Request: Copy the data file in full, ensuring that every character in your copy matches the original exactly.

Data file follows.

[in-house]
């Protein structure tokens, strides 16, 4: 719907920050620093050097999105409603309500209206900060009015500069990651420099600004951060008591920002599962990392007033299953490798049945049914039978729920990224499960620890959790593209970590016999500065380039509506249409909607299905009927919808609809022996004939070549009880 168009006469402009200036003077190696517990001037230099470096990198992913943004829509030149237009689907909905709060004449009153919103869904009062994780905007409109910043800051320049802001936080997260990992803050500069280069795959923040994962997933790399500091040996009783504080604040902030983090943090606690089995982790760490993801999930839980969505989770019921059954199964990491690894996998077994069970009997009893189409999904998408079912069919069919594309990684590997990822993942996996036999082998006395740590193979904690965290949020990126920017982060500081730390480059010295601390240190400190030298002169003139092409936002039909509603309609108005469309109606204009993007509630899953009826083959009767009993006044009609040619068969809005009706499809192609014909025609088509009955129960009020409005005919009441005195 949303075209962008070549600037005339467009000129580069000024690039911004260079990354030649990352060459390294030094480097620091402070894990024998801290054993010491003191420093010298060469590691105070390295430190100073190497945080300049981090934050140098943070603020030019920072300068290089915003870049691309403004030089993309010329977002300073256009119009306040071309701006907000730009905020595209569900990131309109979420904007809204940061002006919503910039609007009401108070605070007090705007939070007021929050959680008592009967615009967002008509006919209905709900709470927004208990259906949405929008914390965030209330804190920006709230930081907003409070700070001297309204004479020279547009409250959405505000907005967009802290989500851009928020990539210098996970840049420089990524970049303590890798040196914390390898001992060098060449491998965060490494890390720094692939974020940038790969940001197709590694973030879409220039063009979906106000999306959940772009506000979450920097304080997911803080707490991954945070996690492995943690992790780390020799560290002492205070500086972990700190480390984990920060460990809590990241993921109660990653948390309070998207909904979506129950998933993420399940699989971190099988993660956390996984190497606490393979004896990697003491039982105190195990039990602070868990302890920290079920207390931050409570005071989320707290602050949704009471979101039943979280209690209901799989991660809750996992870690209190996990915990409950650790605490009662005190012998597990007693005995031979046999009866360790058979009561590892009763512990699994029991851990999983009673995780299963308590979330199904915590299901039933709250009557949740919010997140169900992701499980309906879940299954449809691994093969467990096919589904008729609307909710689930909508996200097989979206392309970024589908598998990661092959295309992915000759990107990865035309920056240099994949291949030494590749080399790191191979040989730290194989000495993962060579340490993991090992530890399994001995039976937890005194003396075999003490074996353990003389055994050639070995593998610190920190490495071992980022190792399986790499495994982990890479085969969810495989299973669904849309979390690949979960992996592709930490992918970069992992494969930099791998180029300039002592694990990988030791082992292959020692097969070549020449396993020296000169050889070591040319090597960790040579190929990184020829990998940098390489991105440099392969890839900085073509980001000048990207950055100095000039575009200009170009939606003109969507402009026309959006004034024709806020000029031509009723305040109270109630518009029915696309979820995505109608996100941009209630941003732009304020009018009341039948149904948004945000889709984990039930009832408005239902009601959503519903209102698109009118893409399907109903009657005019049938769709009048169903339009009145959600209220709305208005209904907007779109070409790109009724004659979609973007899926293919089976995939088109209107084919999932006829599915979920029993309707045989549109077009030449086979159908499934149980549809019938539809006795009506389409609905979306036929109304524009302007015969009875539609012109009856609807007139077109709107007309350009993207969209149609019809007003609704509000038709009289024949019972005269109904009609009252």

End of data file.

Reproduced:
[in-house]
């Protein structure tokens, strides 16, 4: 719907920050620093050097999105409603309500209206900060009015500069990651420099600004951060008591920002599962990392007033299953490798049945049914039978729920990224499960620890959790593209970590016999500065380039509506249409909607299905009927919808609809022996004939070549009880 168009006469402009200036003077190696517990001037230099470096990198992913943004829509030149237009689907909905709060004449009153919103869904009062994780905007409109910043800051320049802001936080997260990992803050500069280069795959923040994962997933790399500091040996009783504080604040902030983090943090606690089995982790760490993801999930839980969505989770019921059954199964990491690894996998077994069970009997009893189409999904998408079912069919069919594309990684590997990822993942996996036999082998006395740590193979904690965290949020990126920017982060500081730390480059010295601390240190400190030298002169003139092409936002039909509603309609108005469309109606204009993007509630899953009826083959009767009993006044009609040619068969809005009706499809192609014909025609088509009955129960009020409005005919009441005195 949303075209962008070549600037005339467009000129580069000024690039911004260079990354030649990352060459390294030094480097620091402070894990024998801290054993010491003191420093010298060469590691105070390295430190100073190497945080300049981090934050140098943070603020030019920072300068290089915003870049691309403004030089993309010329977002300073256009119009306040071309701006907000730009905020595209569900990131309109979420904007809204940061002006919503910039609007009401108070605070007090705007939070007021929050959680008592009967615009967002008509006919209905709900709470927004208990259906949405929008914390965030209330804190920006709230930081907003409070700070001297309204004479020279547009409250959405505000907005967009802290989500851009928020990539210098996970840049420089990524970049303590890798040196914390390898001992060098060449491998965060490494890390720094692939974020940038790969940001197709590694973030879409220039063009979906106000999306959940772009506000979450920097304080997911803080707490991954945070996690492995943690992790780390020799560290002492205070500086972990700190480390984990920060460990809590990241993921109660990653948390309070998207909904979506129950998933993420399940699989971190099988993660956390996984190497606490393979004896990697003491039982105190195990039990602070868990302890920290079920207390931050409570005071989320707290602050949704009471979101039943979280209690209901799989991660809750996992870690209190996990915990409950650790605490009662005190012998597990007693005995031979046999009866360790058979009561590892009763512990699994029991851990999983009673995780299963308590979330199904915590299901039933709250009557949740919010997140169900992701499980309906879940299954449809691994093969467990096919589904008729609307909710689930909508996200097989979206392309970024589908598998990661092959295309992915000759990107990865035309920056240099994949291949030494590749080399790191191979040989730290194989000495993962060579340490993991090992530890399994001995039976937890005194003396075999003490074996353990003389055994050639070995593998610190920190490495071992980022190792399986790499495994982990890479085969969810495989299973669904849309979390690949979960992996592709930490992918970069992992494969930099791998180029300039002592694990990988030791082992292959020692097969070549020449396993020296000169050889070591040319090597960790040579190929990184020829990998940098390489991105440099392969890839900085073509980001000048990207950055100095000039575009200009170009939606003109969507402009026309959006004034024709806020000029031509009723305040109270109630518009029915696309979820995505109608996100941009209630941003732009304020009018009341039948149904948004945000889709984990039930009832408005239902009601959503519903209102698109009118893409399907109903009657005019049938769709009048169903339009009145959600209220709305208005209904907007779109070409790109009724004659979609973007899926293919089976995939088109209107084919999932006829599915979920029993309707045989549109077009030449086979159908499934149980549809019938539809006795009506389409609905979306036929109304524009302007015969009875539609012109009856609807007139077109709107007309350009993207969209149609019809007003609704509000038709009289024949019972005269109904009609009252």